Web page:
create      test/fixtures/users.yml




Templates can be .erb, builder or JBuilder templates


ERB stands for Embedded Ruby files (ruby tags mixed with HTML).

ERB templates are written in .erb files.

They are located in app/views directory.

Ruby code can be included using the tags:

  • <% %> used for conditions, loops or blocks
  • <%= %> outputs content


Partials templates are parts of a template that can be reused and located in different files for better structuring the app.

To render a partial with render method:

  • file: _comment.html gets rendered with:
<%= render "comment" %>
  • file: app/views/shared/_comment.html.erb with:
<%= render "shared/comment" %>

<%= render partial: "product", locals: { product: @product } %> can be called as: <%= render "product", product: @product %>

Forms from Models

When building a form using form_for and a model name (form_for(@foo)), Rails decides which type of request to use based in:

  • if @foo.new_record? == true uses POST.
  • if @foo.new_record? == false uses PATCH.

Asset pipeline

The assets pipeline makes it easier to produce and manage static assets such as

  • CSS
  • JavaScript
  • images

The asset pipeline provides a framework to concatenate and minify or compress JavaScript and CSS assets. It also adds the ability to write these assets in other languages and pre-processors such as CoffeeScript, Sass and ERB. It allows assets in your application to be automatically combined with assets from other gems.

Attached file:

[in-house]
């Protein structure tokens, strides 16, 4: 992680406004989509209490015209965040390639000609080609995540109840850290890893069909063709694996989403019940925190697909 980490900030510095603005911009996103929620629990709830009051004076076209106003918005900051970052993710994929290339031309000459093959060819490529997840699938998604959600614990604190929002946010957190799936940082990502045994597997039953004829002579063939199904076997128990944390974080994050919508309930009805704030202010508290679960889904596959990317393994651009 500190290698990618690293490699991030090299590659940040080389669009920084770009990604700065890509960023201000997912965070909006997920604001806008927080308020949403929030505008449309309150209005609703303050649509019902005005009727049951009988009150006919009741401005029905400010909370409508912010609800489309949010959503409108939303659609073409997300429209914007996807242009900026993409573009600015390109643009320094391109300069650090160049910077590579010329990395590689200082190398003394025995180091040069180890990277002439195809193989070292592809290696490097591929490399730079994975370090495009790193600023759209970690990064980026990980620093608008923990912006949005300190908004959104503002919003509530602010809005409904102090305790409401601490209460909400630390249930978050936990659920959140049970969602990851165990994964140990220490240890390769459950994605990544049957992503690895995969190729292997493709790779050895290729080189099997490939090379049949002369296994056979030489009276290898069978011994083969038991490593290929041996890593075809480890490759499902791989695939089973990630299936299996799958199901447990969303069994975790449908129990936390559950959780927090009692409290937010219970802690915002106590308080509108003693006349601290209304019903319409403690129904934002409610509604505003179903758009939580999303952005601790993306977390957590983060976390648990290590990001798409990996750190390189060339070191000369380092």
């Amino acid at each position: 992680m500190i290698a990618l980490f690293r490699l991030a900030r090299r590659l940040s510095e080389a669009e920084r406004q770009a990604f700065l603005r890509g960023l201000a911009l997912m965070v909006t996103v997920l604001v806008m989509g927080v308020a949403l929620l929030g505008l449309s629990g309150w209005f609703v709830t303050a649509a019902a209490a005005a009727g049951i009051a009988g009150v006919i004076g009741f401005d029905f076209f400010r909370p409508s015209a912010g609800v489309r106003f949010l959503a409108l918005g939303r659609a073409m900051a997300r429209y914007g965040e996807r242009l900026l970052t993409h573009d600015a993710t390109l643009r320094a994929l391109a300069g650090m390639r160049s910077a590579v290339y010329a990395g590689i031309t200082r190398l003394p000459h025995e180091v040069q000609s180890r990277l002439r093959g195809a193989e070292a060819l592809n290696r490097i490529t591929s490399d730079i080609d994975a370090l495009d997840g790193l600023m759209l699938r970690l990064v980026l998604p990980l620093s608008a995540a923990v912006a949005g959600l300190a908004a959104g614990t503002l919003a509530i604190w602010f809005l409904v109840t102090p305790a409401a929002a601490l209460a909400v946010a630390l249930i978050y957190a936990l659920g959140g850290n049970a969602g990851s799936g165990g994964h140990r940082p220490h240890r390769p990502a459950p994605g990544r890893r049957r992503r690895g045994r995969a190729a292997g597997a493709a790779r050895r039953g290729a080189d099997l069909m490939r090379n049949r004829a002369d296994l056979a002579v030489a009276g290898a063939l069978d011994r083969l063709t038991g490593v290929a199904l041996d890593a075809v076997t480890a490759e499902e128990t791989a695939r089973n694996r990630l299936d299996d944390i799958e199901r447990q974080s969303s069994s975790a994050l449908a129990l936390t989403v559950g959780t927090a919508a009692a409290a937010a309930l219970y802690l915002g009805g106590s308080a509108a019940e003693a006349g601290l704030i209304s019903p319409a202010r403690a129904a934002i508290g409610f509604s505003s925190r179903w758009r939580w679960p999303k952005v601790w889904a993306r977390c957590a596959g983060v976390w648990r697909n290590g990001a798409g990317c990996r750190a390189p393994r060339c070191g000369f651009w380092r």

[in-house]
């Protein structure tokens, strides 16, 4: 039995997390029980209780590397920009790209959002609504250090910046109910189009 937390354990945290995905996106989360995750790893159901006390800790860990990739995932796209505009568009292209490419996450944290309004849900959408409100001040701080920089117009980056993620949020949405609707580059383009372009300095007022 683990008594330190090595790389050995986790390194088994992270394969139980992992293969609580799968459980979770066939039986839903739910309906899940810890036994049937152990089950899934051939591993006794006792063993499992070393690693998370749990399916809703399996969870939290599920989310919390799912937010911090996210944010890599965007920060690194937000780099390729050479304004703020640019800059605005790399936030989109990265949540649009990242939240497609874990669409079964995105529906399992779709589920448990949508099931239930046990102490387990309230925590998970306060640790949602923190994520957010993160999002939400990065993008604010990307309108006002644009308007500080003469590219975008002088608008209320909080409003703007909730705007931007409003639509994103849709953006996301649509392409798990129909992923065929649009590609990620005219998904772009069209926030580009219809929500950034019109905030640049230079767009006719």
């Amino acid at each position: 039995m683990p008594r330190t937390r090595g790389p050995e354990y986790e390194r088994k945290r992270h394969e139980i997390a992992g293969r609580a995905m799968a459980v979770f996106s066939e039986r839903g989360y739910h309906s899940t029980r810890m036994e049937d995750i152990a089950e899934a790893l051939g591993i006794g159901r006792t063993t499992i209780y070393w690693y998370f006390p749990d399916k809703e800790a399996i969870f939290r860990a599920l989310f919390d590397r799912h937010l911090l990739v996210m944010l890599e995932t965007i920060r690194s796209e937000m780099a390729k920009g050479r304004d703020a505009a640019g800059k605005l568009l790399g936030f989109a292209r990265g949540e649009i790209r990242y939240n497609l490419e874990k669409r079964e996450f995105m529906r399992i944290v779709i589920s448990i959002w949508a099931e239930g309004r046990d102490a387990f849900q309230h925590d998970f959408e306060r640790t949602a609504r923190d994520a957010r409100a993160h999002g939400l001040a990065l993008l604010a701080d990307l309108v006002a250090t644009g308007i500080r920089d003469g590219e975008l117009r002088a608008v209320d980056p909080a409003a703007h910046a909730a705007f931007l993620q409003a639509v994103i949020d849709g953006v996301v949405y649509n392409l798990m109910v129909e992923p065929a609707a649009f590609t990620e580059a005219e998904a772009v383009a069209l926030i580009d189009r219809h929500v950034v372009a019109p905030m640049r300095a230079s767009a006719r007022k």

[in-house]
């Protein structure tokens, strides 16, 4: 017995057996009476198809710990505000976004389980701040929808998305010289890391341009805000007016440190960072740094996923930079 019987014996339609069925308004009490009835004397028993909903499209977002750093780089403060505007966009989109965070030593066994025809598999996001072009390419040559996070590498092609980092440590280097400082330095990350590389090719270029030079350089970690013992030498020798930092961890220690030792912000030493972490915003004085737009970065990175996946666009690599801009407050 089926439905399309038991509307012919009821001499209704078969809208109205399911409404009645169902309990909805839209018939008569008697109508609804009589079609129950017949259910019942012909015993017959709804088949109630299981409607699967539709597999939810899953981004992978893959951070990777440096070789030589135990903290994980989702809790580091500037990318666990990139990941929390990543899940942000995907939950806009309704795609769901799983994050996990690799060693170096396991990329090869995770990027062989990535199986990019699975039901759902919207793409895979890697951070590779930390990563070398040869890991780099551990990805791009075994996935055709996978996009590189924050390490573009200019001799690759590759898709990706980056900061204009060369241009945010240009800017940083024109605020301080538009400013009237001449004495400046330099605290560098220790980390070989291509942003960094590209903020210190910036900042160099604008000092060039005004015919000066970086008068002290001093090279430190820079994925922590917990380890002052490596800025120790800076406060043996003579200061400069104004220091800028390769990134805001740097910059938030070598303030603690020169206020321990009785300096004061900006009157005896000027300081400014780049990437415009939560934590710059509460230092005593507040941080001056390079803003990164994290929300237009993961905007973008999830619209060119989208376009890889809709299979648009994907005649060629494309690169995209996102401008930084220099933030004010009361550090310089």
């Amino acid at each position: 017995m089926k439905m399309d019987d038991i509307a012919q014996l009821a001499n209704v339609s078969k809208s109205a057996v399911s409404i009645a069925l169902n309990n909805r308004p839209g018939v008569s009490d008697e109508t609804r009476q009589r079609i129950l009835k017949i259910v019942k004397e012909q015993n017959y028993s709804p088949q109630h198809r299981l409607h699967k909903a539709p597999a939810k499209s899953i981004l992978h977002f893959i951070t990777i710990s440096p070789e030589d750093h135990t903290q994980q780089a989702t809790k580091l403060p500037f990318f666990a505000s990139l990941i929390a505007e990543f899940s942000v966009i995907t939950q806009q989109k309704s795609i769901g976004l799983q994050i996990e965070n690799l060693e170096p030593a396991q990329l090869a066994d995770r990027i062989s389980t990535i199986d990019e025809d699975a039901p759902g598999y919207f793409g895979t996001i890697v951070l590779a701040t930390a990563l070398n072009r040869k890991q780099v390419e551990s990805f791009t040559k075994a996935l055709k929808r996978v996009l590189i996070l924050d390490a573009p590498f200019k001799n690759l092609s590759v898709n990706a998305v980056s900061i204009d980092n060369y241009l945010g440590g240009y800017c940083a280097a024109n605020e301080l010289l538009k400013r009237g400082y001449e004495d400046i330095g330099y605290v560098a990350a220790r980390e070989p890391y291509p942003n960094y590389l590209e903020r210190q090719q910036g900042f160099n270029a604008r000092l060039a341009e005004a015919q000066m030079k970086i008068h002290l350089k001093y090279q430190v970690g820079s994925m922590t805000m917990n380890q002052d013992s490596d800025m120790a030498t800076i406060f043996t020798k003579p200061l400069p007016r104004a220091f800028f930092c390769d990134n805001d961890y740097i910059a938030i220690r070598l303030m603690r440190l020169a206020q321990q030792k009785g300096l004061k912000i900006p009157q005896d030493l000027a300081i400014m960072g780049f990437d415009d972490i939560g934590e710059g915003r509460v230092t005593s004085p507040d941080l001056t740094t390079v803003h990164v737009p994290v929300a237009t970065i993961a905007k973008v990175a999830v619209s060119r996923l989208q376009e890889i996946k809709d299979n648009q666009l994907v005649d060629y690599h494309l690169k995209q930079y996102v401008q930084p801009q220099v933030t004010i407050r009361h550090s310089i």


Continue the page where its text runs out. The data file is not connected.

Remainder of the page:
Ruby on rails Guides

Pipeline assets can be located in:

  • app/assets application assets, such as
    • custom images
    • JavaScript files
    • CSS
  • lib/assets own libraries
    • code that doesn’t fit into the scope of the application or
    • libraries which are shared across applications
  • vendor/assets assets owned by outside entities, such as
    • JavaScript plugins
    • CSS frameworks

All of them have manifest files app/assets/stylesheets/application.css to select how to process them and in what order.

Asset pipeline is handled in rails with Sprockets, the Rack-based asset packaging system


Sessions in Rails are commonly implemented with cookies, there are two special method:

  • session to make temporary sessions (expire automatically on browser close)
  • cookies to make longer-lived sessions.

Having a cookie based authentication system, we can model sessions as RESTful resources:

  • login form -> handled by new action
  • logging in -> POST request to the__create__ action
  • logging out -> DELETE request to the destroy action


Integration tests

Testing how several components of the app interacts with integration tests:

$ rails generate integration_test SiteLayout
Running via Spring preloader in process 9703
      invoke  test_unit
      create    test/integration/site_layout_test.rb

Main resources



Marcelo Canina
I'm Marcelo Canina, a developer from Uruguay. I build websites and web-based applications from the ground up and share what I learn here.
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A basic overview of Ruby on Rails main components and how they work together.

Clutter-free software concepts.